McCormick slams CBO minimum wage study

Lisa McCormick says a recent Congressional Budget Office study on the budgetary impacts of the proposed $15 an hour minimum wage introduced last month wrongly predicted negative consequences.

McCormick said a more reliable study was done by the Center on Wage and Employment Dynamics (CWED) is a project of the Institute for Research on Labor and Employment (IRLE) at UC Berkeley.

The Raise the Wage Act of 2021, introduced by Senator Bernie Sanders and Representative Bobby Scott, would increase the federal minimum wage to $9.50 this year and then gradually to $15 by 2025. Congress is considering whether the Act could be passed as a budget reconciliation item.

To inform this debate, UC Berkeley professor Michael Reich led CWED researchers who estimated the likely effects of the wage hike on changes in federal revenues and expenditures.

Once it is fully implemented in 2025, the Act would have a positive effect on the federal budget of $65.4 billion per year.

Importantly:
• Pay increases for low-wage workers will add about $21.2 billion per year in payroll and income tax revenues.
• Wage increases will lead to savings of about $32 billion per year on means-tested safety net programs like food stamps, welfare, the Earned Income Tax Credit and the Childcare Tax.
• The Social Security Trust fund will realize $12.2 billion per year in savings, as some older workers delay retirement.

“A $15 federal minimum wage will generate substantial increases to payroll and income taxes and considerable savings for means-tested safety net programs and Social Security,” said Reich.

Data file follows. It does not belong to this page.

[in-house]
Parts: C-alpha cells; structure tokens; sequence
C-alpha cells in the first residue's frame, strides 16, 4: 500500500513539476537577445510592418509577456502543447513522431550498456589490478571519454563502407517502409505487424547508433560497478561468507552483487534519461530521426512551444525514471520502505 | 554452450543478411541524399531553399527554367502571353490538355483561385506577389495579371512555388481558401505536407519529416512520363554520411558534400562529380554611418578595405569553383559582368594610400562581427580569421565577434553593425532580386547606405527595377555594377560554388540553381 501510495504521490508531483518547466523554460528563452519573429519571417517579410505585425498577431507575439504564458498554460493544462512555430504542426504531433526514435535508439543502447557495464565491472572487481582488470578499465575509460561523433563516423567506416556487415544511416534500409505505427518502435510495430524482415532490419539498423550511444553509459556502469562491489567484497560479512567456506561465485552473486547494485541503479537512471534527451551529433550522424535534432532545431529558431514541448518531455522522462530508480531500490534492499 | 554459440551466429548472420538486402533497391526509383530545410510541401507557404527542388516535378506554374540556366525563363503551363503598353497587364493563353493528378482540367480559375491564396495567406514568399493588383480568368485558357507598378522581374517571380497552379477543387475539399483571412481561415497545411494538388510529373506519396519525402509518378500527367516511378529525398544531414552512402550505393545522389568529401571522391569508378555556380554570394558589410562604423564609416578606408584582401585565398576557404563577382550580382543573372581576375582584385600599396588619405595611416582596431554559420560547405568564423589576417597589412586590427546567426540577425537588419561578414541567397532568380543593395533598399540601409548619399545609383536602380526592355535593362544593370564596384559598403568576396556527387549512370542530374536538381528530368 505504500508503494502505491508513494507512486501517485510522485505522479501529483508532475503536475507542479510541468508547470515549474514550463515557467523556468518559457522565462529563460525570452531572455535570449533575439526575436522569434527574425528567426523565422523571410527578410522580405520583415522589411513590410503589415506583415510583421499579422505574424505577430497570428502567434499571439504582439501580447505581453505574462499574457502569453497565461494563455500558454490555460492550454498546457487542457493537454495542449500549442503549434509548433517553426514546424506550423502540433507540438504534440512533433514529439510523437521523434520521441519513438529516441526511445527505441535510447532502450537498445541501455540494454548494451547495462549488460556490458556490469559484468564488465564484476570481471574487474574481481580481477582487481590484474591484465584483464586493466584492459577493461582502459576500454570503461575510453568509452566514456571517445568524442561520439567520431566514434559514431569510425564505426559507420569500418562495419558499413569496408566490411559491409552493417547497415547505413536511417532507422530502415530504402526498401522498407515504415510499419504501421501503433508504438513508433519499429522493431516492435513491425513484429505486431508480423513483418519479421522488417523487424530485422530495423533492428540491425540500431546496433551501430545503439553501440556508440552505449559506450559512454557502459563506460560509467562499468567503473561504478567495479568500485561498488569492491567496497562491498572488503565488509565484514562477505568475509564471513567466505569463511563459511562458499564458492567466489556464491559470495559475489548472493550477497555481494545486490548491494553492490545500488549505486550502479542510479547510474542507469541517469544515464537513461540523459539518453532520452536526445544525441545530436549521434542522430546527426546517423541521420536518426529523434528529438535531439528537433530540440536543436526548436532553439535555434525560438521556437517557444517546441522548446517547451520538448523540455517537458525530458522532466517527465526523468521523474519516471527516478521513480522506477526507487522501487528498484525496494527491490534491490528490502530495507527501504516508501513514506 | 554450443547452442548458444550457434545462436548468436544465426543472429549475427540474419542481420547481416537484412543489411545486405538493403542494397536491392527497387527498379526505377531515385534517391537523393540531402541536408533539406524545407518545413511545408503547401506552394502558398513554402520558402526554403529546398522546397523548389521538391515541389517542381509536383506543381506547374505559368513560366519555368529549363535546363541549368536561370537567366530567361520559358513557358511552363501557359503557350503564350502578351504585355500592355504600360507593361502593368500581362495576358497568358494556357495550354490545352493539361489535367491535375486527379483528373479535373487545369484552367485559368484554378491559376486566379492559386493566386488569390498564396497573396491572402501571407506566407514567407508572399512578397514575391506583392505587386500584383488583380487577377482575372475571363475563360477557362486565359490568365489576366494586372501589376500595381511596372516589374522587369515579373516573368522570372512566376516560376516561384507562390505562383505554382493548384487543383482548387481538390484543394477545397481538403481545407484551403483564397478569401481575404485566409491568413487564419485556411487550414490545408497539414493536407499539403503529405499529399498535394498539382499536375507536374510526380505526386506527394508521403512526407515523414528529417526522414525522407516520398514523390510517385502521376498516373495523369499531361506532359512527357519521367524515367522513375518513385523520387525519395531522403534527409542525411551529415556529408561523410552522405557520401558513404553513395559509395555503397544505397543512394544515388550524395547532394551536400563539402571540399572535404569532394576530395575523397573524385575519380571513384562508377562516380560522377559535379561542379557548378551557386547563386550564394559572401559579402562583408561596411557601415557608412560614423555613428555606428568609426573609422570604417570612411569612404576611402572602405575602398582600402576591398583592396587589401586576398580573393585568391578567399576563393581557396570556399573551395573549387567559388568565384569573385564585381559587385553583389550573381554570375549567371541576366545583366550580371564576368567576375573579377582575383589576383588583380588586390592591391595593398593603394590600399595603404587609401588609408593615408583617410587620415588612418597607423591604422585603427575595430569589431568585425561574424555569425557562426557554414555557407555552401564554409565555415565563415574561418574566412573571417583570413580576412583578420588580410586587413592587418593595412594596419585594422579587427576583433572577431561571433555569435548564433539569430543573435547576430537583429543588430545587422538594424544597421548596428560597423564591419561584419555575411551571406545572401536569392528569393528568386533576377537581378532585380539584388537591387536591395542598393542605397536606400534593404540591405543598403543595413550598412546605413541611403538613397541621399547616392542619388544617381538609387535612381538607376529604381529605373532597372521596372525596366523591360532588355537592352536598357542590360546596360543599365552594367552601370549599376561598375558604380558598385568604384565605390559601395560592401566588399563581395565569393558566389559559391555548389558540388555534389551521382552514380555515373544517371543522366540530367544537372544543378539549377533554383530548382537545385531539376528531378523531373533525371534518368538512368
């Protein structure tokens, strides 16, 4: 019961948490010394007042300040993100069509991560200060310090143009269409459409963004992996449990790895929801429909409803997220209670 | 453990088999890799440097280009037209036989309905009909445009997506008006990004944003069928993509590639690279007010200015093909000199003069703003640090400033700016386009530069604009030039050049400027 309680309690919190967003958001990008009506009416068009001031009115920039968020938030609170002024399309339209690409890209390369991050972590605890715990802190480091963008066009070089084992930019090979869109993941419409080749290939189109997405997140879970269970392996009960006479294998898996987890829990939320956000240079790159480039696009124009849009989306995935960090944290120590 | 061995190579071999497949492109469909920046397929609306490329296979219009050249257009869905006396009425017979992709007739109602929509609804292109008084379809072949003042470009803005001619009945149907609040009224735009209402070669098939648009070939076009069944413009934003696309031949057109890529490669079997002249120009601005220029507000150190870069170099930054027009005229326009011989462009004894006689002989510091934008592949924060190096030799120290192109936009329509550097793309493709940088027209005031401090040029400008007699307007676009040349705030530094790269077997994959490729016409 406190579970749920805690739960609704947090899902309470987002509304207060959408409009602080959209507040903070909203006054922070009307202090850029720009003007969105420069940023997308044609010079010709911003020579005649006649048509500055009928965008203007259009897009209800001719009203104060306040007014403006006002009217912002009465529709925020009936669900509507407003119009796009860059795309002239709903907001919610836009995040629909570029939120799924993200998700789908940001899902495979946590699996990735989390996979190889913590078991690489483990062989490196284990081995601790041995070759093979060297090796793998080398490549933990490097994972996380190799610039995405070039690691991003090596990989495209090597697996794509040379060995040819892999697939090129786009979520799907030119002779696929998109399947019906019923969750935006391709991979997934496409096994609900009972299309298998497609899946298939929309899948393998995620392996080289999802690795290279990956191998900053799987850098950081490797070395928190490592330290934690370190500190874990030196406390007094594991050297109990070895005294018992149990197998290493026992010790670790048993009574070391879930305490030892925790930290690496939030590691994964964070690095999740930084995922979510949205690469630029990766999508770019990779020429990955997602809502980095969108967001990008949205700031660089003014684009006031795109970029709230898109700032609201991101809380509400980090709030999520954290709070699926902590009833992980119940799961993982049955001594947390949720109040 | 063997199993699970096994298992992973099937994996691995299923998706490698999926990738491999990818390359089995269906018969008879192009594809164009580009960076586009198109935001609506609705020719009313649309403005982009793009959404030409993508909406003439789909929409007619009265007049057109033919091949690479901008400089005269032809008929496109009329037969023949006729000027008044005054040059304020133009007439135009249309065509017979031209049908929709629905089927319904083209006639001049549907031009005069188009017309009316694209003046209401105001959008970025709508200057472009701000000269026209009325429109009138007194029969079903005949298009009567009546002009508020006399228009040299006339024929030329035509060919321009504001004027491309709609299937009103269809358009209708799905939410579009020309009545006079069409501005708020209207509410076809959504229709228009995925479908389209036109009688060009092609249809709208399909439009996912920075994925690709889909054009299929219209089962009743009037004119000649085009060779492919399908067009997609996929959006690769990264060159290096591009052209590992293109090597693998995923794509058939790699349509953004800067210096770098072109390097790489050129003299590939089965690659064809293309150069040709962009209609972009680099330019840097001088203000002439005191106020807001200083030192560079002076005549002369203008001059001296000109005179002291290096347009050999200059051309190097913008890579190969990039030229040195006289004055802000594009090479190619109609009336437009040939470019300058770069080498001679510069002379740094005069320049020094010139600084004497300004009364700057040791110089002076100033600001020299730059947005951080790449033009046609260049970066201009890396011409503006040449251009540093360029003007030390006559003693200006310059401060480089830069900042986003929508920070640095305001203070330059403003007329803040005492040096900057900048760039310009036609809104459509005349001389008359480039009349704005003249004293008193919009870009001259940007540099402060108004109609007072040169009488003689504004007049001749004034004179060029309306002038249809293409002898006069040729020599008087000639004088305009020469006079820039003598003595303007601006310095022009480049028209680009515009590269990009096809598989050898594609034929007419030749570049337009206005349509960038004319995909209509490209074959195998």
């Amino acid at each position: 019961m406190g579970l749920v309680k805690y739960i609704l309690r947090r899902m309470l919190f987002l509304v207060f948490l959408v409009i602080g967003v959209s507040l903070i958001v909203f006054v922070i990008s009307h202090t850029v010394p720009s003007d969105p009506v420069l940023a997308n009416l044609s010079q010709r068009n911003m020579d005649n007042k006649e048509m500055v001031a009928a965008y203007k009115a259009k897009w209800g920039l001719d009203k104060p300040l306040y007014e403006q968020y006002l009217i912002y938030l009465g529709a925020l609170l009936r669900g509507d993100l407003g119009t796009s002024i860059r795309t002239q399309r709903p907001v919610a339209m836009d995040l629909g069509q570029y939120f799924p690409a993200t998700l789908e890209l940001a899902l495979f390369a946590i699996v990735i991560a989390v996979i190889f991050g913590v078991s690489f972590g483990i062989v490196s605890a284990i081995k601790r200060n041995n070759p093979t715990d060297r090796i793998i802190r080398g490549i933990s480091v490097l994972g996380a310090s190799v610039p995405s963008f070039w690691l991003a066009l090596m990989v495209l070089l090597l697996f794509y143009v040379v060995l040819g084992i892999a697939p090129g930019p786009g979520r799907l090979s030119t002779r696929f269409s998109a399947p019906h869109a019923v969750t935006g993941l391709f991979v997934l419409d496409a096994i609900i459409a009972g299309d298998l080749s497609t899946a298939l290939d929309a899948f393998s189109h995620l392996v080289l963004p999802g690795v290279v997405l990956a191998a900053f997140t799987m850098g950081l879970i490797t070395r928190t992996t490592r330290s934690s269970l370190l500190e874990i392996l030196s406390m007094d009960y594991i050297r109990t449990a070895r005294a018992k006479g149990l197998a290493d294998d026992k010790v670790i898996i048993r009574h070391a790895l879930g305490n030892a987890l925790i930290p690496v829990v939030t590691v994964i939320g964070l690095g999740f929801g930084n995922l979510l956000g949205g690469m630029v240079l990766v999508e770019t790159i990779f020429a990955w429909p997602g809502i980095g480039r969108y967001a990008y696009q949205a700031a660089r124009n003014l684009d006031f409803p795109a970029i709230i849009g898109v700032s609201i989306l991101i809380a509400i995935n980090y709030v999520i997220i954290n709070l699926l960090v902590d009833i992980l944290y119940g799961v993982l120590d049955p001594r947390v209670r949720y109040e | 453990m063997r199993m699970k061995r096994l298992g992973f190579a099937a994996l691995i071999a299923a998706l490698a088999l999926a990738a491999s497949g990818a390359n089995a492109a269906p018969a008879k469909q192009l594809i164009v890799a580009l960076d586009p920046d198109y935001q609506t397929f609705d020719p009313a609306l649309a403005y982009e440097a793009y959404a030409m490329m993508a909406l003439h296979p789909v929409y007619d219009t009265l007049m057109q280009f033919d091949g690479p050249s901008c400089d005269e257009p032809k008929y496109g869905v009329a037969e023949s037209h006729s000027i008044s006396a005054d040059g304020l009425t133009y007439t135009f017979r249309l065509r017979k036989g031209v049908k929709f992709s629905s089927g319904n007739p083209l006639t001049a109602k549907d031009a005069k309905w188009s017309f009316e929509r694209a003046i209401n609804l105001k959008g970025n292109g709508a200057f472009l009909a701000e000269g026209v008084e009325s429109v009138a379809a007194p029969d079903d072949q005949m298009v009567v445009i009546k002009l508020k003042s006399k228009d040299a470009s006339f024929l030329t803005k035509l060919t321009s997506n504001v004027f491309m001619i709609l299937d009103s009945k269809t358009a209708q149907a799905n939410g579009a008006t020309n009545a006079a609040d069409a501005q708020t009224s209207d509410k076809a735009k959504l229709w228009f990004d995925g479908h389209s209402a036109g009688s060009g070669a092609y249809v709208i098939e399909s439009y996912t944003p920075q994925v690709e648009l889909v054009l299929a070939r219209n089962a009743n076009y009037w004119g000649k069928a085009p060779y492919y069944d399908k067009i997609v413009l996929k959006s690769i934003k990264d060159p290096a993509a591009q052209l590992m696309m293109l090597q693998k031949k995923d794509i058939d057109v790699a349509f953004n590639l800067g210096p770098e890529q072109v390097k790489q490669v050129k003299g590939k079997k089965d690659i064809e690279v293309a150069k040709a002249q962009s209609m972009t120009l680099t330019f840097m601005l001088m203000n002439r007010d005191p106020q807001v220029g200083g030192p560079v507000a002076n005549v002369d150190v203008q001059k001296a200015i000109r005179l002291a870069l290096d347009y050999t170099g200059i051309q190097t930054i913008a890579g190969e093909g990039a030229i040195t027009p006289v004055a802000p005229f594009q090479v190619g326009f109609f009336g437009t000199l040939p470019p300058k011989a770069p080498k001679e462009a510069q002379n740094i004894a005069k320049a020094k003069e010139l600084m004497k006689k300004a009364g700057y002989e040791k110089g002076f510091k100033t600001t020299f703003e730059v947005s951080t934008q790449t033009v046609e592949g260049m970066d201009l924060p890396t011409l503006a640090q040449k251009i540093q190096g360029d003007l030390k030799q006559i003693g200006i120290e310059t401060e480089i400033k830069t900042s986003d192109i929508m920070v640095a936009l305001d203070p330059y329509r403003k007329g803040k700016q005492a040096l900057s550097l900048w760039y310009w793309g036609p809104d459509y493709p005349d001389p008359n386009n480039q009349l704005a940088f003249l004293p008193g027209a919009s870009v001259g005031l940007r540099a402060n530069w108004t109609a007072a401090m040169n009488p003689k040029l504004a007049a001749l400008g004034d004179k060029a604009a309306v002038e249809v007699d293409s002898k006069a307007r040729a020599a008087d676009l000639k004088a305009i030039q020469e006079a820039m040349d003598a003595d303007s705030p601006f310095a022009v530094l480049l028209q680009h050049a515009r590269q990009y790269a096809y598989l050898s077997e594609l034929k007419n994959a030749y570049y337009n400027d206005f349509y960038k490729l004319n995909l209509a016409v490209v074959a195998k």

Professor Reich is the author of numerous scholarly studies of minimum wage effects on employment, which have influenced the views of the economic profession. He has also studied the effects of minimum wages on federal safety net programs, on adult health, and on child poverty.

Read the full analysis.

“While the CBO concluded that raising the minimum wage would increase the federal deficit by $54 billion, only two years ago, the same agency said that a $15 minimum wage would increase the deficit by less than $1 million over ten years,” said McCormick.

“Raising the minimum wage would amount to a significant reduction in the deficit, according to studies done by the Center on Wage and Employment Dynamics and the Economic Policy Institute,” said McCormick.

“Congressional Budget Office employees should be given a lesson on what it’s like to live on $7.25 an hour, the current federal minimum wage,” said McCormick. “Congress should end the crisis of starvation wages in America by raise the pay of America’s poorest workers to a living wage of at least $15 an hour.”

McCormick, who earned a dazzling four of ten Democratic primary votes in her 2018 race for US Senate, has been fighting for government action to improve the quality of life for the working class.


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